The 24th edition of the ICABR conference was very different from the previous 23, to say the least. For obvious reasons, no one is travelling and meeting in person in big groups. This was no different for researchers and academics originally planning (pre-COVID) on attending the ICABR conference in person this year. Meeting online this year had one notable positive aspect, it allowed a truly global community of researchers to come together and exchange ideas about the bioeconomy. It was amazing to discover the plethora of topics related to the bioeconomy being researched in Asia, Africa, Latin America, Europe, and North America. Due to the ease of access, anyone in the ICABR community was able to see any presentation they desired, and all presentations are now available on the ICABR YouTube Channel. For our first attempt at presenting digital, we feel like it was a real success, and we hope that those who weren’t able to join can find time to check out the fantastic presentation videos online.
Latin American Researchers
Originally, the conference was supposed to take place in the beautiful city of Córdoba, Argentina, June 29 – July 3, 2020. This would have been the first time the conference would have been held in Latin America, and all thanks to IICA and the Argentine Ministry of Agriculture. While the in-person venue was cancelled, the focus of the conference did not change, as Latin America plays a vital role in the bioeconomy. A total of 27 researchers from Latin America presented their work at this years’ conference. Specifically, researchers from Argentina, Brazil, Chile, Colombia, Costa Rica, and Peru showcased areas and topics related to the bioeconomy being studied in each of those countries. It was inspiring to see that researchers in these countries have long recognized that biotechnology can contribute to economic development and natural resource conservation, as well as climate change mitigation. Below I describe just a few examples of the fascinating presentations I was able to see at this year’s ICABR Conference.
Argentina undergoes periodic economic recessions and socio-political crises (more on this here). In addition, the country suffers the effects of climate change and has begun implementing a series of adaptation measures. One such measure is a carbon tax implemented in 2018, that is not having the intended consequences according to a study presented at ICABR 2020. That is, it is not reducing greenhouse gas emissions at all, rather emissions are falling due to a reduction in the rate of economic growth. A perspective that could well serve other countries should they pursue a similar policy; a policy of such magnitude needs to be refined and adjusted according to the economic realities of each country. It was very interesting to learn about a study that considers both climate change and monetary policy.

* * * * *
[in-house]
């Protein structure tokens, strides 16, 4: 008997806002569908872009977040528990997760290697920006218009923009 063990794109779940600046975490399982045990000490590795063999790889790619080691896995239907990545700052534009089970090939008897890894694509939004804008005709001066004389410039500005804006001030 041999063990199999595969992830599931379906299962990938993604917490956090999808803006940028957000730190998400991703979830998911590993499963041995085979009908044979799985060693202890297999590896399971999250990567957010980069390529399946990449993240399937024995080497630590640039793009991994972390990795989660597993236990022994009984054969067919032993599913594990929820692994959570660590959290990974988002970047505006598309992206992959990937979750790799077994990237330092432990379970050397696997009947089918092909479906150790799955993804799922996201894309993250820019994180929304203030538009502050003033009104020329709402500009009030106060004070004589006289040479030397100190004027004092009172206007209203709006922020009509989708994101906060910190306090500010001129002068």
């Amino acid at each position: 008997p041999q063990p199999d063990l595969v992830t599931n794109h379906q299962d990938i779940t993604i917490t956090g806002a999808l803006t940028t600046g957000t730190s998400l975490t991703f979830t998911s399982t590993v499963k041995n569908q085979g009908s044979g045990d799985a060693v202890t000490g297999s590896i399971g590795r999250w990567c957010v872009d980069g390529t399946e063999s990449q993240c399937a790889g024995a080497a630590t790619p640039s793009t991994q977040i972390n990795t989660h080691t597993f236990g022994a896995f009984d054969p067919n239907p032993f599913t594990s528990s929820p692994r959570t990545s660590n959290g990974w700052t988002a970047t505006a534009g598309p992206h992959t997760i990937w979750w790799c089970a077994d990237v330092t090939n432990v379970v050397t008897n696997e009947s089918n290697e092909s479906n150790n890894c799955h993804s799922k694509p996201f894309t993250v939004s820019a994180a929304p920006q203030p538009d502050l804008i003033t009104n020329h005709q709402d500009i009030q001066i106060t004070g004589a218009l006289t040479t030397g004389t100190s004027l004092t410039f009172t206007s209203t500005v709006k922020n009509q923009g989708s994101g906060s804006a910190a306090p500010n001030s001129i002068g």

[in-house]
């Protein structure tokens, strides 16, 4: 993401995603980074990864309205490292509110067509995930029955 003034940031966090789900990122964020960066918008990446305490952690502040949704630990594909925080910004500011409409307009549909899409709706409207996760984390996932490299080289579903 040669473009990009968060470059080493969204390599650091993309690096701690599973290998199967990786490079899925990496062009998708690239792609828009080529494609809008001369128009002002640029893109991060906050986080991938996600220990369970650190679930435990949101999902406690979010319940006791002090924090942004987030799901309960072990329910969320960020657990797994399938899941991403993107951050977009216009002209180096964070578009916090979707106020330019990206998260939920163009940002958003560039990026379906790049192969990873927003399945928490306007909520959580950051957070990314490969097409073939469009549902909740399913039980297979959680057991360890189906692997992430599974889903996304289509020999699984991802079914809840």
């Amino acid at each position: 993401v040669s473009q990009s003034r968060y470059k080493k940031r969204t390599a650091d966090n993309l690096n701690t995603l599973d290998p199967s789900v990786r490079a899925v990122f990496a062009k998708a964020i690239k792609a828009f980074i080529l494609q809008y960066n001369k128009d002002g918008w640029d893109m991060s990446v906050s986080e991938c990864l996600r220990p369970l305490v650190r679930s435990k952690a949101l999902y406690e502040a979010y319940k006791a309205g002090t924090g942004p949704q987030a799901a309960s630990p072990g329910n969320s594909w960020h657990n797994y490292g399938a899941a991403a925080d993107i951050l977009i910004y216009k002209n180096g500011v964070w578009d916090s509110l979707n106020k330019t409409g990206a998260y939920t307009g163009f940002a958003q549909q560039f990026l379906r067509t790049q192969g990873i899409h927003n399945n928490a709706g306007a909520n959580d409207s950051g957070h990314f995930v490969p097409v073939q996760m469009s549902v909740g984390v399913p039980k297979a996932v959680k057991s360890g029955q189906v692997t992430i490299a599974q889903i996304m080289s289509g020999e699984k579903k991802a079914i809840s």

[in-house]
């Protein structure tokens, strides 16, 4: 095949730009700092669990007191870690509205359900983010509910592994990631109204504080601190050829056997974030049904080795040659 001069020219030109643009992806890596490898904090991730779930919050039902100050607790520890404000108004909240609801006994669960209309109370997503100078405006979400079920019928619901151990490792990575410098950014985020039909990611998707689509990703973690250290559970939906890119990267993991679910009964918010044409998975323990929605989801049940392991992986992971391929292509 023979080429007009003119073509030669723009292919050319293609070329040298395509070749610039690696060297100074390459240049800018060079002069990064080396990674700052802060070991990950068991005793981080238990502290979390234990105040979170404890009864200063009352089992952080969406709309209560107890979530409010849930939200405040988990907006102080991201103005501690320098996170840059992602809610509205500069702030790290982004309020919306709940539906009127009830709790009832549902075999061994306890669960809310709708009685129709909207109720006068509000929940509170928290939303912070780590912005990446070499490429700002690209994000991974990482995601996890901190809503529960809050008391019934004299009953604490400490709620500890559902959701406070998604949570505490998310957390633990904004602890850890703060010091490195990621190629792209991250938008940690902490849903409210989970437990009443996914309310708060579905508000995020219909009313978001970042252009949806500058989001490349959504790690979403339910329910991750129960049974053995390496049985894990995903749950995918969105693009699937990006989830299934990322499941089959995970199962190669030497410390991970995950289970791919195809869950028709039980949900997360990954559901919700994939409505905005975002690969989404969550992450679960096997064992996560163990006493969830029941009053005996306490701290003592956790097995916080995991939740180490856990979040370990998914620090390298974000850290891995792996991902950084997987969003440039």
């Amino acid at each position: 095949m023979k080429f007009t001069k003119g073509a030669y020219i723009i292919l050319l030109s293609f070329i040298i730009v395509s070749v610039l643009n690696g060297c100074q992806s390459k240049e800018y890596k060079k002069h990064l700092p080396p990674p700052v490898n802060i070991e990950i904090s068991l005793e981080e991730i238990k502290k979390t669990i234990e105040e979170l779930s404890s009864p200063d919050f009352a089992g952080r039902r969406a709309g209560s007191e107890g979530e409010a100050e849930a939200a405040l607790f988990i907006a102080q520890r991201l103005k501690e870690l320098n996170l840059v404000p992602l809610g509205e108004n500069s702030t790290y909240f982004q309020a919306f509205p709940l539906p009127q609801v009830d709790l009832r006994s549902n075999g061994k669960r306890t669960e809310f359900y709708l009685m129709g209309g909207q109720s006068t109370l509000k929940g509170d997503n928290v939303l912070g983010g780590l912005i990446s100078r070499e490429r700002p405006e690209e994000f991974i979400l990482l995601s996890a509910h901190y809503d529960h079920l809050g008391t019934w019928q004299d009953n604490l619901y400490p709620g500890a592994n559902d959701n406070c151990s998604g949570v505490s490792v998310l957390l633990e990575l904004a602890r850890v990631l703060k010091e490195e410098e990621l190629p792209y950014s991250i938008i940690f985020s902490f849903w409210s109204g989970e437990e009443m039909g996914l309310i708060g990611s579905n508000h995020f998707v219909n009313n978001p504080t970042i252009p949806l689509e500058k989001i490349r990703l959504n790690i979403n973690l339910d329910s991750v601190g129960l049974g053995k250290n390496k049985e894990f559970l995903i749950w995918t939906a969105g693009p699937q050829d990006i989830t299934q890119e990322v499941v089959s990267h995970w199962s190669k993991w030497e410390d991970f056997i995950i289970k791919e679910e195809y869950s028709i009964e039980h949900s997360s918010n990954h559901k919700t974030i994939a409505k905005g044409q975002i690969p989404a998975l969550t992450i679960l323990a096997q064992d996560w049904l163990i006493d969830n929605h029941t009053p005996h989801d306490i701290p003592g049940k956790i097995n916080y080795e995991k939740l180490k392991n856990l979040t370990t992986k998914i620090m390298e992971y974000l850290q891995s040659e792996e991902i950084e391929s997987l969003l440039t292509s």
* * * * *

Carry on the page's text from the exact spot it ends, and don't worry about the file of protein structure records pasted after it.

Other things are happening in Argentina as well. Another researcher at ICABR 2020 discussed the dynamic and fast-growing tech sector, fueled by a growing number of technically capable and “outside the box” thinkers, is partnering with the agricultural industry to usher in a new wave of agricultural innovations. Argentina is poised to embrace precision agriculture in the coming years and the possibilities seem limitless.
ICABR 2020 also had an amazing series of expert panels. I was able to see a fascinating discussion between world experts about the genetic modification (GM) of banana. If this crop is allowed to be grown by farmers, and is embraced by consumers, it could be a game-changing crop with many positive impacts. While this panel was truly international (researchers from Switzerland, Colombia, Kenya, and the United States were present), there was a special focus on Colombia. The International Center for Tropical Agriculture which is based in Colombia; the Policy division of this institute is very interested in GM banana as a means to aid farmers to fight Black Sigatoka. A disease that causes significant economic damage to banana plantations in the country. The adoption of GM banana in Colombia would be very good news for both producers and consumers.
Another South American country was present at this year’s ICABR conference. A Peruvian researcher discussed the importance of cocoa worldwide, and how its production in Peru involves some 90,000 families. Traditionally, the pod husk is considered a waste product that goes unused once the cocoa beans are extracted. Peruvian researchers are now using it to develop a biopolymer by transforming it through mechanical and chemical means. The husk can also be used as a substitute for wood, in which rural families use a heat source for cooking, which could potentially reduce deforestation.
Latin American at ICABR 2020
I was very surprised to see how advanced bioeconomy issues have been discussed or researched in many Latin American countries. I am very hopeful that biotechnology will play an increasing role in the economic development of these countries. I look forward to ICABR 2021, in whatever format we can meet. I am sure that based on this years’ experience, more Latin American researchers will feel compelled to showcase their work at ICABR 2021.